If you’ve ever experienced pain from a chipped tooth, gum abscess, or crooked wisdom tooth, then you know that there is a great divide between a general tooth-related issue and a dental emergency.

However, the presence of pain doesn’t necessarily add up to an emergency.

Before making an appointment with a Newcastle dentist, consider the following:

Are you suffering constant, nagging pain? Severe pain can be a key warning signal of a genuine dental emergency.

Do you have a loose tooth? Have you had an accident and knocked loose one or more teeth? This is a dental emergency that should be seen to as soon as possible.

Has a tooth come out? This is a definite emergency. If you respond quickly, the tooth may be saved in certain circumstances.

Is there any infection? A major tooth infection can be very serious indeed.

Is there any bleeding? This may also be a sign of a dental emergency that needs to be seen to asap.

When is it not necessary to call an emergency dentist?

It is also important is to eliminate scenarios that aren’t necessarily emergencies, such as:

Chipped teeth: Chipped teeth become an emergency if they are particularly painful or if sharp fragments that can cause damage inside your mouth are present.

Aching teeth: Toothache isn’t generally considered a dental emergency if not accompanied by complications like an abscess. An abscess is evident by the feeling of a lump on or around the gums, facial swelling, or, in severe circumstances, a severe fever.

Loss of a filling or crown: It can be embarrassing but is not generally considered a dental emergency.

What should I do in the event of a dental emergency?

Once you have established that you are experiencing a dental emergency, you must act quickly as most emergencies are time-sensitive.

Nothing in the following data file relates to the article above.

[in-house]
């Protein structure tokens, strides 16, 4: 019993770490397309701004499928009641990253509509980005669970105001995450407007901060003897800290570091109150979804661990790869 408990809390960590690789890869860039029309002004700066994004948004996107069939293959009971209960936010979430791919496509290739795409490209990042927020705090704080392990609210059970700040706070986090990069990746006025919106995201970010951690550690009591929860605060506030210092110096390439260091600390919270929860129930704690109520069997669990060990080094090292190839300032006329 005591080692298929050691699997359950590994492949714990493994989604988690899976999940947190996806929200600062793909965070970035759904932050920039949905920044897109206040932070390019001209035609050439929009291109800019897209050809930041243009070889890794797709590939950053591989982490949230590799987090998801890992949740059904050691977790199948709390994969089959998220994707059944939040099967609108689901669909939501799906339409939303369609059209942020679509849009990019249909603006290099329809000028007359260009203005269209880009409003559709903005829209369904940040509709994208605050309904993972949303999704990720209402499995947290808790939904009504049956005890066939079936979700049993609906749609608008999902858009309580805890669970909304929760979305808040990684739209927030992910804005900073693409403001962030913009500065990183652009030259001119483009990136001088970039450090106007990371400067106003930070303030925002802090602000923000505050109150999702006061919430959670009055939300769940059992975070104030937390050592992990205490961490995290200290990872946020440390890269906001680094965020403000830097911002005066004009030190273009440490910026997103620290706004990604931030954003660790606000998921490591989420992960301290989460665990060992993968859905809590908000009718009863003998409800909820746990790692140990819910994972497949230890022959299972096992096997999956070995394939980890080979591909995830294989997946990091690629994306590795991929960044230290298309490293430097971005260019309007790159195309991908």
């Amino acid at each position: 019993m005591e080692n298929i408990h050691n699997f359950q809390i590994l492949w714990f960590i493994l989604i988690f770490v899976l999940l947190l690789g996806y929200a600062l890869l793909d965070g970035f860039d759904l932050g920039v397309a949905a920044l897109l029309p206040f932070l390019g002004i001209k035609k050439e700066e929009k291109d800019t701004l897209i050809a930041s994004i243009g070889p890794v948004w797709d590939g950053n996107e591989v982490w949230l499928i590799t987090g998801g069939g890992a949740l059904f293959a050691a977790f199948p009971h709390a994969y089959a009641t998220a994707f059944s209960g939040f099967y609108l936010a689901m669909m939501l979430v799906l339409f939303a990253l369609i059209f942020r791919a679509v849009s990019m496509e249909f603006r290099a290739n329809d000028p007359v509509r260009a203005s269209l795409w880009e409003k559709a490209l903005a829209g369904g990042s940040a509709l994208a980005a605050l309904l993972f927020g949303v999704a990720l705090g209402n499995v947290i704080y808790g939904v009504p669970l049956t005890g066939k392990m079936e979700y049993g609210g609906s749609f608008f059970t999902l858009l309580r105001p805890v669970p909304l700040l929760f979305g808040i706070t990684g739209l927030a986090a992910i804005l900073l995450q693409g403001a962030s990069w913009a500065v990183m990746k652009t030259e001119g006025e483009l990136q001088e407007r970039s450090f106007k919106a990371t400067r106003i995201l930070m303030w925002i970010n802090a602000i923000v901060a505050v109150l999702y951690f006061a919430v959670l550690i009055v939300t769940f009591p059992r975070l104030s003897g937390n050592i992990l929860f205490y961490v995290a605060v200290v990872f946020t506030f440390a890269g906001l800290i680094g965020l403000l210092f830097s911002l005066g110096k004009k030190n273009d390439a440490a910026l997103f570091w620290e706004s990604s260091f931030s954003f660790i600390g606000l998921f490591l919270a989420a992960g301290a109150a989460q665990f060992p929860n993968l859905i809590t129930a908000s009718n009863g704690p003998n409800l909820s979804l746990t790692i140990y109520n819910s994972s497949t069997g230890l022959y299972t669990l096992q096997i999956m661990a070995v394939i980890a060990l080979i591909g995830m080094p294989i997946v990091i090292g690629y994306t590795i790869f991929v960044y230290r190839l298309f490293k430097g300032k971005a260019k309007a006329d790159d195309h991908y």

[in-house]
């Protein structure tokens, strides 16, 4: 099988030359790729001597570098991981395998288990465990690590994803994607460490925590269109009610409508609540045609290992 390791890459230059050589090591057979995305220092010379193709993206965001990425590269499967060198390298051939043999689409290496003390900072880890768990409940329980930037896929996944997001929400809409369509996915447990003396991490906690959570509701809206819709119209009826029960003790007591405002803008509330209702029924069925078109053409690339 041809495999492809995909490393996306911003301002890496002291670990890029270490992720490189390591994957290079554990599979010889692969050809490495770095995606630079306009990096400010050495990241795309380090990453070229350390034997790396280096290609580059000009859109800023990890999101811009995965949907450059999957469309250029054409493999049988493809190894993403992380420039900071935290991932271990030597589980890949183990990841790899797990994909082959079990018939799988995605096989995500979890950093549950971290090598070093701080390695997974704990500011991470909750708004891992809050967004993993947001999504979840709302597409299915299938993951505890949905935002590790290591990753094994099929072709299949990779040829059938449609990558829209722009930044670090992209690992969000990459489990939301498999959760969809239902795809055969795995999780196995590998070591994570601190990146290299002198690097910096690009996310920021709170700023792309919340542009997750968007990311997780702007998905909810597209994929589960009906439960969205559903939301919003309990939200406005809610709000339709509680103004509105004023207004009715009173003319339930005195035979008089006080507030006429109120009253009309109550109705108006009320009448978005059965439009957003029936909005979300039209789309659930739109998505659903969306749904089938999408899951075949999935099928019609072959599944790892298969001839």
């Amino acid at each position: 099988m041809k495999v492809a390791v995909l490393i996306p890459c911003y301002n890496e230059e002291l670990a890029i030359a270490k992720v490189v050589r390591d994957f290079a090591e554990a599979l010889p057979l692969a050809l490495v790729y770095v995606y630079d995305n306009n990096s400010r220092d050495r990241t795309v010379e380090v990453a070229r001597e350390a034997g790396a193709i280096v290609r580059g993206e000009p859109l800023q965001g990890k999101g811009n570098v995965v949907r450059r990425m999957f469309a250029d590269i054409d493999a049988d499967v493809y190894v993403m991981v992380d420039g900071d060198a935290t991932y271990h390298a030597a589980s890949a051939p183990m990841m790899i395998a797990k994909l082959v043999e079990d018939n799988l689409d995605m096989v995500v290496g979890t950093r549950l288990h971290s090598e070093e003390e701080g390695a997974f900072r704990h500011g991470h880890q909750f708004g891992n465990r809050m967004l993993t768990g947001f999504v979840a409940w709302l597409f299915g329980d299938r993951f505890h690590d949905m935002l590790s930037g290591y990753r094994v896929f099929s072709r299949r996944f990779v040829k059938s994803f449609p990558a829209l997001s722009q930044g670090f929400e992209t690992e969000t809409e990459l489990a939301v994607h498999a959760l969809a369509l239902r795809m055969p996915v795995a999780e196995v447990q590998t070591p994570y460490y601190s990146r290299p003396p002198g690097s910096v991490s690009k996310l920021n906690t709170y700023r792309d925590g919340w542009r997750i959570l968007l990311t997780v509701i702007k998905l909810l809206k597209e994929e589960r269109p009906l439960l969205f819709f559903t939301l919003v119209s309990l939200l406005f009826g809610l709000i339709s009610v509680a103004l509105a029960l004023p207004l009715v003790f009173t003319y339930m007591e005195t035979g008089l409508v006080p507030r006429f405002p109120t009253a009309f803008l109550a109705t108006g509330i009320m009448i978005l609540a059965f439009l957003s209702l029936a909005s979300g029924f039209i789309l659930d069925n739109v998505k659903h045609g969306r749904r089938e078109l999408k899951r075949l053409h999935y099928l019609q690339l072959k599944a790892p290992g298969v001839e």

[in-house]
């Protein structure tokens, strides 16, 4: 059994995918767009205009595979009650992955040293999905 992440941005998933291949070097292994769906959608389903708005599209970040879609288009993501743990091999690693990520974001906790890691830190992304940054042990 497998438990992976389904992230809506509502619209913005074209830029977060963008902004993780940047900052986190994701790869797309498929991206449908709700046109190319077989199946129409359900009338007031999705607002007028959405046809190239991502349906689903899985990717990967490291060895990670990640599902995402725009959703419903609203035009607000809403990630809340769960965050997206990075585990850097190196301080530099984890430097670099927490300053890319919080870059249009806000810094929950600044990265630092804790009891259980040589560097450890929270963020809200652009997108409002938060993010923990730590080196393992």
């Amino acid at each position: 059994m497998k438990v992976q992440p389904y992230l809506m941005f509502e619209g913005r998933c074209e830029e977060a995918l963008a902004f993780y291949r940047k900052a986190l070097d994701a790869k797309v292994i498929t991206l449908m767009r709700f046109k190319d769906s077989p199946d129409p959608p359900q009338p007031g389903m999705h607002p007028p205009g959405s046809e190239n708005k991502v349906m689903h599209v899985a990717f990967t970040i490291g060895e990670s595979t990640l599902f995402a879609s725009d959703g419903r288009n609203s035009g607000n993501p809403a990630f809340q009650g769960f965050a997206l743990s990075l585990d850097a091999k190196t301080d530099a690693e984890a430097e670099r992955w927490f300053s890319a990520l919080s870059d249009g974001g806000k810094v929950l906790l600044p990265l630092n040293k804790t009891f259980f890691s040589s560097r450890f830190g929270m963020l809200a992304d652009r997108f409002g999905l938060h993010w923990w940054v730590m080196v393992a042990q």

There are a number of things you can do, however, to aid your dentist in providing the optimal treatment of your situation.

A knocked-out tooth: It is imperative that you act quickly. Rinse the tooth gently. Reinsert the tooth in the socket if you can. If not, place it in a dish containing milk; this may help to save your tooth. Take the tooth to your dentist (if you respond quickly enough, there’s a good chance the tooth can be retained).

Chipped teeth: Rinse out your mouth with salted water, and ice your face to aid with swelling. Go to your dentist as soon as possible.

Abscesses: Wash out your mouth with mildly salted water several times and get to your dental professional.

Should I go to the dentist or the hospital?

In most cases, your dentist should be contacted first to enquire about emergency hours.

In the event of a dislocated or fractured jaw and/or serious lacerations, attend the hospital as soon as possible.

In the event that you do attend the hospital, it is prudent to see your dentist as soon as possible afterwards. The hospital will provide you with excellent care, but teeth require specialized care only administered by dental professionals.

Assessing a potential dental emergency and sourcing the best available dental care is essential for the longevity of your teeth.

Emergencies do happen. Our dentists in Newcastle at Live Life Smiling care about your dental health and are available to assist you with your dental problems. Contact us today if you have an urgent dental issue that needs quick attention.